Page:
The value of innovative technology can quickly diminish without the continued involvement of the individuals who created it
The legal challenges around acquiring innovative technology, such as intellectual property ownership and cybersecurity, are well known to dealmakers. But buyers are also recognising the crucial role that the individuals behind the technology play on a successful deal.
Securing the buy-in of the innovators or those who understand the technology became an essential part of the M&A process in 2018 – from deal origination through to integration.
In the year ahead, it will be important to identify at an early stage any key individuals needed for the transition period and for the longer term. Traditional deal mechanisms to incentivise management and key employees, including earn outs and bonus structures, should be discussed early on.
These mechanisms can be complex and heavily negotiated but the buyer should be less concerned about obtaining "buyer-friendly" arrangements and more focused on whether the incentive arrangements operate in a way that genuinely motivates the individuals concerned and aligns their interests with the company’s operational targets and objectives. Corporates are showing more willingness to learn from private equity management incentive plan techniques, and more creativity in crafting bespoke incentive solutions within a corporate framework.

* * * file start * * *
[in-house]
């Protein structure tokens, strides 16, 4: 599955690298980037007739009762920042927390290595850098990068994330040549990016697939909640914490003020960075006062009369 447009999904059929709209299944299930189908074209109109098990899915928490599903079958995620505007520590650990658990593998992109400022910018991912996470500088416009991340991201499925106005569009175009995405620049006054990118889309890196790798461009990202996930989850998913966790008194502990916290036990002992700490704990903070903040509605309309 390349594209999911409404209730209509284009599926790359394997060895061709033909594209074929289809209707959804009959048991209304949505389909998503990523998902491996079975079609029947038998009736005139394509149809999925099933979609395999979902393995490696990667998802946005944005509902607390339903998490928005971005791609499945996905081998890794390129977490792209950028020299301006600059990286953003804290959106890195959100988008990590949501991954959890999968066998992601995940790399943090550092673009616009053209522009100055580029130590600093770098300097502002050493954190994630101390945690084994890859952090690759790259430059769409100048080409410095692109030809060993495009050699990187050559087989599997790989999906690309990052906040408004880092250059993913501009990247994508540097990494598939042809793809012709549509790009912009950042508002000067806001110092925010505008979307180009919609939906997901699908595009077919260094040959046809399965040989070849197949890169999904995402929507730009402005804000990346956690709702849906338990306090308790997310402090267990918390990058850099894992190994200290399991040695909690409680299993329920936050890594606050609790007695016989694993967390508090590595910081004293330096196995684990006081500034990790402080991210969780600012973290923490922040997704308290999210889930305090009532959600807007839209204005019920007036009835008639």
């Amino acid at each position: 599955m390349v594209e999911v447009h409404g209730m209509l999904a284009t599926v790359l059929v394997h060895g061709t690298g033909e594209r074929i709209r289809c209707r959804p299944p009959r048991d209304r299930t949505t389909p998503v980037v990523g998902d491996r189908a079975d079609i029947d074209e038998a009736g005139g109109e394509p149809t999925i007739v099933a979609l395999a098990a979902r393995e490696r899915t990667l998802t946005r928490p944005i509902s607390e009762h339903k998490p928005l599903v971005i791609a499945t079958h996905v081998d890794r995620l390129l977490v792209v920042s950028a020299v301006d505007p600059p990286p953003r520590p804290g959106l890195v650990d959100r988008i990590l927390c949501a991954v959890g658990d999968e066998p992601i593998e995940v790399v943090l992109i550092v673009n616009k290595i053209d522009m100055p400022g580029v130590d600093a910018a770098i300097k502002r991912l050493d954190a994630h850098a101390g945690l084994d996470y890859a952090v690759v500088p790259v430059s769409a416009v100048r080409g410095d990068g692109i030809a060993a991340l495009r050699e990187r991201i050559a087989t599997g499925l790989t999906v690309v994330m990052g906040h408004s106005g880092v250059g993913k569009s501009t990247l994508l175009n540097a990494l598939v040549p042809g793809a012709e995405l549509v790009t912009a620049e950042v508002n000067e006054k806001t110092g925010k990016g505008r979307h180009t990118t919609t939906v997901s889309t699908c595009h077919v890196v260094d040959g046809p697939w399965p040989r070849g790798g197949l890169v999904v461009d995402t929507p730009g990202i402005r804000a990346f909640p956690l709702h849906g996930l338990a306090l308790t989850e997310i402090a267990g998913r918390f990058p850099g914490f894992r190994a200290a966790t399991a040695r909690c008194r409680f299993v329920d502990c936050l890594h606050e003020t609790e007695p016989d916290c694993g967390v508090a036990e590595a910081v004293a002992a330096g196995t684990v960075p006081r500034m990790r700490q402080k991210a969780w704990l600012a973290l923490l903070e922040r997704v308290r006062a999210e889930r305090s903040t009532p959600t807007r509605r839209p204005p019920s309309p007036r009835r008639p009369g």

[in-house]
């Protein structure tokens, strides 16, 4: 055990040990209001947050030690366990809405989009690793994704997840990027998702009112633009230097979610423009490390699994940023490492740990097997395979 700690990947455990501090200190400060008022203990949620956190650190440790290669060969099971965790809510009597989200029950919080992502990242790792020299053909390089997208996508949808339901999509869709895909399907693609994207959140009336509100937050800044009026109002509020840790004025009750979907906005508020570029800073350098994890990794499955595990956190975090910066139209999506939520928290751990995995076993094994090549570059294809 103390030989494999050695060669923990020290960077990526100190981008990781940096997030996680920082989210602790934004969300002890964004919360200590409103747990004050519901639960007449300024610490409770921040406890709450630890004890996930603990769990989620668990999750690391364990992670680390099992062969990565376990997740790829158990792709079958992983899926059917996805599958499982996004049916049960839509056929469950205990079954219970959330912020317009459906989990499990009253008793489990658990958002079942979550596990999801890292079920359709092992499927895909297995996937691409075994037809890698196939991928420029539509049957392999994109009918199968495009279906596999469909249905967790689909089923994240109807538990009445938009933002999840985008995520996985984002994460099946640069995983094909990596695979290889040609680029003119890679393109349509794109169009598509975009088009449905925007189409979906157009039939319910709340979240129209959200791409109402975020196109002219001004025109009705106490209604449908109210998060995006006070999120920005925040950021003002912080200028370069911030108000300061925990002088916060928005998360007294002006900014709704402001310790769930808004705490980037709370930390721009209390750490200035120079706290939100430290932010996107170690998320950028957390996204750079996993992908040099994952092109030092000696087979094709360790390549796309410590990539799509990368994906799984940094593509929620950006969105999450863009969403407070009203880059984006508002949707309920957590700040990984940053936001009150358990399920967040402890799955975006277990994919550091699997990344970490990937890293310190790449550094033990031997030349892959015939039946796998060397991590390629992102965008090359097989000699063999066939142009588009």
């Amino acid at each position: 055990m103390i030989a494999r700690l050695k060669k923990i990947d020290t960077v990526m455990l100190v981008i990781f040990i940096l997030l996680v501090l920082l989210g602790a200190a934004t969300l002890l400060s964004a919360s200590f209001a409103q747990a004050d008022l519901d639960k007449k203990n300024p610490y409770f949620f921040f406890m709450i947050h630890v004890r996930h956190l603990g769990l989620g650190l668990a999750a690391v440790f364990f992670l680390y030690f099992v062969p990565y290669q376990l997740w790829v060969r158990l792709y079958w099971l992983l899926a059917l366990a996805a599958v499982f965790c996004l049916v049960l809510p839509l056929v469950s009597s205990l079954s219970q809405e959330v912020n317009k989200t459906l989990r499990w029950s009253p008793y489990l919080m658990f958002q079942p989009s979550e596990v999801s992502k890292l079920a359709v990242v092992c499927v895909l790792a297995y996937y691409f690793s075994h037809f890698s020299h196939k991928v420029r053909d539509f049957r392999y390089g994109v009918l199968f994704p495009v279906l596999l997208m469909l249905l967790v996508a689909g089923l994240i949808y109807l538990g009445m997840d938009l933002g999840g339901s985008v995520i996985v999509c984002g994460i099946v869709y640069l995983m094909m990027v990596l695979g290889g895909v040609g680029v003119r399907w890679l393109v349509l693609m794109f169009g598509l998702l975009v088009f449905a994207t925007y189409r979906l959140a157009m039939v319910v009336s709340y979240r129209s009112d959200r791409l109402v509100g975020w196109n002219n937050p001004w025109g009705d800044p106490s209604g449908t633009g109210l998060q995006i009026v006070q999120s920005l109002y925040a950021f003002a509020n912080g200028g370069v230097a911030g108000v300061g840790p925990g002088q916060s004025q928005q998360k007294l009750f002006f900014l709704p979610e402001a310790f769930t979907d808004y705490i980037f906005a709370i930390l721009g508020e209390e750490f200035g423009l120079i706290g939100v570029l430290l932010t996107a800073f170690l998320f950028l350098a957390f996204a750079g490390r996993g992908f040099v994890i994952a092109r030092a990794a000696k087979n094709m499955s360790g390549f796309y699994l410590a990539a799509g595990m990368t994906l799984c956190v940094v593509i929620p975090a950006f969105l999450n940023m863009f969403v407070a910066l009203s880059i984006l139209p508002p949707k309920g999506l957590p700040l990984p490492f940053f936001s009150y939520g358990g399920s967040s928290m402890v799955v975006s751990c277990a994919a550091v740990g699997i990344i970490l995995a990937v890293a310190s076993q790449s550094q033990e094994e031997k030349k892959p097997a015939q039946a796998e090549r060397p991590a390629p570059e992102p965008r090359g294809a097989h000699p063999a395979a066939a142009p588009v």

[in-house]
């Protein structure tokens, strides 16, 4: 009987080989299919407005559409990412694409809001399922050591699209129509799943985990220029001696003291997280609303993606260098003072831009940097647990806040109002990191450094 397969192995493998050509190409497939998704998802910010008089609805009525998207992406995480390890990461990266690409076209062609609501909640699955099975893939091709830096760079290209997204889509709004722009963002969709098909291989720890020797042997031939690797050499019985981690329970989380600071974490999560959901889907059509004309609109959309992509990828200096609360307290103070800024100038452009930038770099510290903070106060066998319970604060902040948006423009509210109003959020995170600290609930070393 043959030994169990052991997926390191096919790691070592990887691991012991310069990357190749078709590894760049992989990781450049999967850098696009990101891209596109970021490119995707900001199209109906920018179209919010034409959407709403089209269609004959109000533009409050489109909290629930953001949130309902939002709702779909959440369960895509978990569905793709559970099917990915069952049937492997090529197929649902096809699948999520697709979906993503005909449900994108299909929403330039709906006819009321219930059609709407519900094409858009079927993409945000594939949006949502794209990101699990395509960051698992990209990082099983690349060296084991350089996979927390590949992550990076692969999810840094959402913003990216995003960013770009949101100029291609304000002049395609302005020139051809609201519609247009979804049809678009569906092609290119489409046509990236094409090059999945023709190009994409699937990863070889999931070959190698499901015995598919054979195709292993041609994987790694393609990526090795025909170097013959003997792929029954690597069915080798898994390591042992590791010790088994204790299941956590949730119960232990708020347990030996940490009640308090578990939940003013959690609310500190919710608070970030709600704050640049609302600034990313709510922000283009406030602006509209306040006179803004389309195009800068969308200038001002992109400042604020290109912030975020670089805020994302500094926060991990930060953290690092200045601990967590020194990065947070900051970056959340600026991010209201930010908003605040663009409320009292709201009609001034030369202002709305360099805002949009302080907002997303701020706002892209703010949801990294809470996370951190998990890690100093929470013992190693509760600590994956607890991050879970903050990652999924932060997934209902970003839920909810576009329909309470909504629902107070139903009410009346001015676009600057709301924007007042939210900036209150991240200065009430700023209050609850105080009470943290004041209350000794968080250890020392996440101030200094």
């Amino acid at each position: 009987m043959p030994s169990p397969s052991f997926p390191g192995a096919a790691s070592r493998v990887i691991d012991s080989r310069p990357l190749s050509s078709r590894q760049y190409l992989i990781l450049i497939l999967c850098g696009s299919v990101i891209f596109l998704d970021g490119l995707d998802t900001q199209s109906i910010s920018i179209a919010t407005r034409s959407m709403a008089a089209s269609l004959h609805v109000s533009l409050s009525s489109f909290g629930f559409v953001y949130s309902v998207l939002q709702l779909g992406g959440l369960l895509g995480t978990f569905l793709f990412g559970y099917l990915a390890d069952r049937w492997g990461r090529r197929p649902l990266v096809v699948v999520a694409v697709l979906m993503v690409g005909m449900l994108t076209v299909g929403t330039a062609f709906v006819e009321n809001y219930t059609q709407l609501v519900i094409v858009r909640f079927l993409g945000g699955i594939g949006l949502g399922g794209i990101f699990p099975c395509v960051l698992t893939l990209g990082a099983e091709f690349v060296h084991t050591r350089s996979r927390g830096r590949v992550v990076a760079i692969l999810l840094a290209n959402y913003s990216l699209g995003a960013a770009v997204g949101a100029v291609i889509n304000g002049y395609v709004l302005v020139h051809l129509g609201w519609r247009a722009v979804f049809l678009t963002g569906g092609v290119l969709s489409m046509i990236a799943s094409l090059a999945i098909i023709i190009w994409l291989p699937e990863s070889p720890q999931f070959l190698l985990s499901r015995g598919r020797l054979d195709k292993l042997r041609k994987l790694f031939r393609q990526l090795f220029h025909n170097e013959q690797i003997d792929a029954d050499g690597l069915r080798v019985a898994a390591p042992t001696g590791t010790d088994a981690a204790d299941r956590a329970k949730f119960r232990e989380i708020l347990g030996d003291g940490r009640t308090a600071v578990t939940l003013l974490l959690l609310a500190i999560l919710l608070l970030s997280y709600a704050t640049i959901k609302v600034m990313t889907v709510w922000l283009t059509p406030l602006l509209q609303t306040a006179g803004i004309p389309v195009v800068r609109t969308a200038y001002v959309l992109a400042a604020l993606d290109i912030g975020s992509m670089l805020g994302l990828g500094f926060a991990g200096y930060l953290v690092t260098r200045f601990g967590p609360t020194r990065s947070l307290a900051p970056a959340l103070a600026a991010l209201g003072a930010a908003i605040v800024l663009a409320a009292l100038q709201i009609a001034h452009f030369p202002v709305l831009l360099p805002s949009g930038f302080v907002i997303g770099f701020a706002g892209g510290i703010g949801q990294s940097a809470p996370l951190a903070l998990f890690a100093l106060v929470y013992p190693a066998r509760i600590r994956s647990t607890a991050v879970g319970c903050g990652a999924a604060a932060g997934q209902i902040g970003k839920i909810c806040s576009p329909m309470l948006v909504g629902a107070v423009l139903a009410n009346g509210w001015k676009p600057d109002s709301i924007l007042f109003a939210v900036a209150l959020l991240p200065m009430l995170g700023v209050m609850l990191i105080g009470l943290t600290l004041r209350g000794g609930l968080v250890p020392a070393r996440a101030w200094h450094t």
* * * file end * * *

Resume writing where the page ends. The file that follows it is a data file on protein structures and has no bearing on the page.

Cultural differences can of course become a major obstacle to any successful M&A integration process but they are particularly pertinent in tech acquisitions where a buyer's more “corporate” culture can stifle a young technology business. As corporates seek to collaborate with such individuals, full acquisition is not always the preferred solution. The rise of corporate venture capital similarly demonstrates the appetite of corporates for alternative ways to partner on opportunities in new technologies and new markets.
" We have seen an increased focus on talent acquisition and the use of legal tools to create a culture where key individuals are motivated, incentivised and empowered. This can be the key to a successful tech acquisition.”
Tech acquisitions by non-tech companies in 2018
The contents of this publication, current at the date of publication set out above, are for reference purposes only. They do not constitute legal advice and should not be relied upon as such. Specific legal advice about your specific circumstances should always be sought separately before taking any action based on this publication.
© Herbert Smith Freehills 2020